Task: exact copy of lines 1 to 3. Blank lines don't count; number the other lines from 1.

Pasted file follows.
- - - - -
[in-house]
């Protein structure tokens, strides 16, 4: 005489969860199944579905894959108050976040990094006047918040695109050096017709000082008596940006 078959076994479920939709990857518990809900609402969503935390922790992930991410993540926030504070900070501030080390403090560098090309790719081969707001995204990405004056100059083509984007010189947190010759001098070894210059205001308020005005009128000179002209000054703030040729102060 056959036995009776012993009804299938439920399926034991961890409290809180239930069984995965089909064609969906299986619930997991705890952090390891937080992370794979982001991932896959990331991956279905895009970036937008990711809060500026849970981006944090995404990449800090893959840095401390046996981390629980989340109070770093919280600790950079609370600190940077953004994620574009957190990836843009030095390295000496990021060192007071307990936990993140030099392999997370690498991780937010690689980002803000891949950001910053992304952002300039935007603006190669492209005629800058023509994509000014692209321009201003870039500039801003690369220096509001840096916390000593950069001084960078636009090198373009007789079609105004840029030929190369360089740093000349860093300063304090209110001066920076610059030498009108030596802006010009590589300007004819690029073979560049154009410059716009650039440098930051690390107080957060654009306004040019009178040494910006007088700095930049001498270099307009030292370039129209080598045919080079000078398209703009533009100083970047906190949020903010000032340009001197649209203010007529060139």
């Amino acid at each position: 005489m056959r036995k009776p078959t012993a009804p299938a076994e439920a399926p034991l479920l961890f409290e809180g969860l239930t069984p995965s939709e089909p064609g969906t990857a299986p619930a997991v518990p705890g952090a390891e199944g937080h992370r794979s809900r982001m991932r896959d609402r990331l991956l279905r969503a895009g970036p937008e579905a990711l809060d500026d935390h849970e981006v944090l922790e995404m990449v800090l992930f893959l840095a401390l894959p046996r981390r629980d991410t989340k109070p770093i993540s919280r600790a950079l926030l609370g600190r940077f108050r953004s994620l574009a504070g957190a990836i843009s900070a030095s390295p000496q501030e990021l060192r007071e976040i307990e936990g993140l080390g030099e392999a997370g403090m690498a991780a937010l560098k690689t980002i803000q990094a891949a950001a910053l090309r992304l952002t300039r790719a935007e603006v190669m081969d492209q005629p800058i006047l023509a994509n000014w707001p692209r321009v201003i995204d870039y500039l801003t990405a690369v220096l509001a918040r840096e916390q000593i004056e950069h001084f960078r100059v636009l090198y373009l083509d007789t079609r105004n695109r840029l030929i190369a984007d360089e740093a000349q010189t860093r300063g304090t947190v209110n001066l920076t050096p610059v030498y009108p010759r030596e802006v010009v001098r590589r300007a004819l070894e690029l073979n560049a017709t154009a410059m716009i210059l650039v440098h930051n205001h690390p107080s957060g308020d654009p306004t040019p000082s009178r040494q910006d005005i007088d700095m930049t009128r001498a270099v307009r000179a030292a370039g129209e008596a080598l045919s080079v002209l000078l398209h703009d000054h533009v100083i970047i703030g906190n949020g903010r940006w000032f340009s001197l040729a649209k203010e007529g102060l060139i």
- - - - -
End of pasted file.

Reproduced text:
[in-house]
């Protein structure tokens, strides 16, 4: 005489969860199944579905894959108050976040990094006047918040695109050096017709000082008596940006 078959076994479920939709990857518990809900609402969503935390922790992930991410993540926030504070900070501030080390403090560098090309790719081969707001995204990405004056100059083509984007010189947190010759001098070894210059205001308020005005009128000179002209000054703030040729102060 056959036995009776012993009804299938439920399926034991961890409290809180239930069984995965089909064609969906299986619930997991705890952090390891937080992370794979982001991932896959990331991956279905895009970036937008990711809060500026849970981006944090995404990449800090893959840095401390046996981390629980989340109070770093919280600790950079609370600190940077953004994620574009957190990836843009030095390295000496990021060192007071307990936990993140030099392999997370690498991780937010690689980002803000891949950001910053992304952002300039935007603006190669492209005629800058023509994509000014692209321009201003870039500039801003690369220096509001840096916390000593950069001084960078636009090198373009007789079609105004840029030929190369360089740093000349860093300063304090209110001066920076610059030498009108030596802006010009590589300007004819690029073979560049154009410059716009650039440098930051690390107080957060654009306004040019009178040494910006007088700095930049001498270099307009030292370039129209080598045919080079000078398209703009533009100083970047906190949020903010000032340009001197649209203010007529060139």
């Amino acid at each position: 005489m056959r036995k009776p078959t012993a009804p299938a076994e439920a399926p034991l479920l961890f409290e809180g969860l239930t069984p995965s939709e089909p064609g969906t990857a299986p619930a997991v518990p705890g952090a390891e199944g937080h992370r794979s809900r982001m991932r896959d609402r990331l991956l279905r969503a895009g970036p937008e579905a990711l809060d500026d935390h849970e981006v944090l922790e995404m990449v800090l992930f893959l840095a401390l894959p046996r981390r629980d991410t989340k109070p770093i993540s919280r600790a950079l926030l609370g600190r940077f108050r953004s994620l574009a504070g957190a990836i843009s900070a030095s390295p000496q501030e990021l060192r007071e976040i307990e936990g993140l080390g030099e392999a997370g403090m690498a991780a937010l560098k690689t980002i803000q990094a891949a950001a910053l090309r992304l952002t300039r790719a935007e603006v190669m081969d492209q005629p800058i006047l023509a994509n000014w707001p692209r321009v201003i995204d870039y500039l801003t990405a690369v220096l509001a918040r840096e916390q000593i004056e950069h001084f960078r100059v636009l090198y373009l083509d007789t079609r105004n695109r840029l030929i190369a984007d360089e740093a000349q010189t860093r300063g304090t947190v209110n001066l920076t050096p610059v030498y009108p010759r030596e802006v010009v001098r590589r300007a004819l070894e690029l073979n560049a017709t154009a410059m716009i210059l650039v440098h930051n205001h690390p107080s957060g308020d654009p306004t040019p000082s009178r040494q910006d005005i007088d700095m930049t009128r001498a270099v307009r000179a030292a370039g129209e008596a080598l045919s080079v002209l000078l398209h703009d000054h533009v100083i970047i703030g906190n949020g903010r940006w000032f340009s001197l040729a649209k203010e007529g102060l060139i």